Hemodynamic and respiratory function were continuously monitored during the intervention. Pain was evaluated before and after therapy using a numerical rating scale (NRS). In case of NRS > 4, patients received pain medication before physiotherapy. In 14 patients arterial blood gases were sampled at T1, in 7 patients at the beginning of T4 and also in 7 patients at the end of T4. In the remaining 5 patients no arterial blood gas samples were collected due to absence of an arterial line. The Horovitz index was determined in all patients. In patients without arterial line, arterial partial pressure of oxygen (PaO2) was derived from peripheral oxygen saturation (SpO2) determined by pulse oximetry to assess the Horovitz index and to evaluate gas exchange as described in Supplementary Table 2.

Statistical analysis was performed with GraphPad Prism version 9.02 (GraphPad Software, San Diego, United States) and Microsoft Excel 2104 (Excel, Microsoft Corporation, United States). The Shapiro-Wilk test for normal distribution was performed prior to the statistical analysis. Normally distributed data were described as means and standard deviation (SD) and non-normally distributed data were described as median and interquartile range. For assessment of differences in the data collected at the different time points T1–T4 and within T4, one-way ANOVA or Friedman test (according to the Gaussian distribution of data) for repeated measures was applied. Two-way ANOVA was used to compare the results of the two subgroups who were mobilized to the sitting and the standing position. When using the one- or two-way ANOVA, the Geisser-Greenhouse correction was used. Significance was set at the 0.05 probability level. To show an association between variables, Pearson correlation was used. The paired t-test with dependent variables was used to evaluate blood gas analyses at T1 and T4.


Out of a total of 104 screened patients, 20 patients were included in the study. In one patient, physiotherapy had to be discontinued due to acute respiratory exhaustion; this patient was excluded from the analysis (Figure 1). The demographic and clinical data are shown in Table 1. All participating patients underwent major, mostly abdominal, surgery and were admitted in the ICU for postoperative therapy and monitoring. The Horovitz index was determined in advance in all participating patients. Additionally, PaCO2 was determined in all patients with invasive arterial line. 9 patients had mild hypoxemia and another 9 patients suffered from moderate hypoxemia, one patient had a hypercapnia with PaCO2 above 50 mmHg. All patients received supplementary oxygen, 17 patients via nasal cannula, 2 patients via high-flow oxygen therapy. The average fraction of inspired oxygen (FiO2) was 39% (SD ± 9). One patient was tracheotomized due to cervical surgery. The median duration of mechanical ventilation before study inclusion was 8 (4–22) h. A median of 41 (18–96) h had elapsed since extubation. All participating patients had spent a median of 5 (2–12) days in the ICU prior to study inclusion. The mean respiratory rate is shown in Figure 2A.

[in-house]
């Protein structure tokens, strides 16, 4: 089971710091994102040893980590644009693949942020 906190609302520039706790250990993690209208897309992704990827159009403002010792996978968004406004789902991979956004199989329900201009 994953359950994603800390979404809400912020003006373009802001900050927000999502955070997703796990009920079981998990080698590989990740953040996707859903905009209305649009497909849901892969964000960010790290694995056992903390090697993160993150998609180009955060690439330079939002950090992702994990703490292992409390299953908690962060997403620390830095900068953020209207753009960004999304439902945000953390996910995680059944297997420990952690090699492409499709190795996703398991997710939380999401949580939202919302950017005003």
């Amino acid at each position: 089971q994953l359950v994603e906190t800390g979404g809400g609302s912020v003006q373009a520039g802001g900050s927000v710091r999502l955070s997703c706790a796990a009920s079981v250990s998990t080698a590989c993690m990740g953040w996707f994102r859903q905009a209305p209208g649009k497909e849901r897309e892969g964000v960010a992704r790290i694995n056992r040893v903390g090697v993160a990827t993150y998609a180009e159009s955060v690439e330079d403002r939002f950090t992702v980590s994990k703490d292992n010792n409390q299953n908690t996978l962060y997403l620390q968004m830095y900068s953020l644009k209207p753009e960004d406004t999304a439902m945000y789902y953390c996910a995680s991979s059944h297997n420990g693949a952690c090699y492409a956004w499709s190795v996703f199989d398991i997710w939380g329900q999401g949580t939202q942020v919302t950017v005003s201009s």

Figure 1. Study flow chart.


Table 1. Demographic and clinical characteristics and Non-EIT-measurements.


Figure 2. (A) Breathing rate. (B) %Dorsal. (C) CoV v-d. Changes from T1 (Baseline) to T2 (start sitting position), T3 (end sitting position), and T4 (follow-up total 30 min). (D) ΔEELI global. (E) ΔEELI dorsal. (F) ΔEELI ventral. Changes during Follow-up (T4), 1–30 min (1’–30’). Values are shown as Mean ± SD. %Dorsal, percentage of dorsal ventilation; CoV v-d, Center of ventilation ventral-dorsal; ΔEELI, change in end-expiratory lung impedance; *, presentation of significant results in relation to T1.

An arterial blood gas analysis (ABG) was performed in 14 patients, 5 patients did not have an invasive blood pressure measurement established. The first ABG was taken at a median of 17 (5–24) min before T1. The second ABG was taken at a median of 11 (0–30) min during follow-up (T4). PaO2 in the first ABG was 85 (SD ± 16) mmHg, and the second was 84 (SD ± 15) mmHg, a difference that was not statistically significant (p = 0.93). PaCO2 was 40 (SD ± 6) mmHg in the first ABG and 41 (SD ± 8) mmHg in the second, which was also not statistically significant (p = 0.74).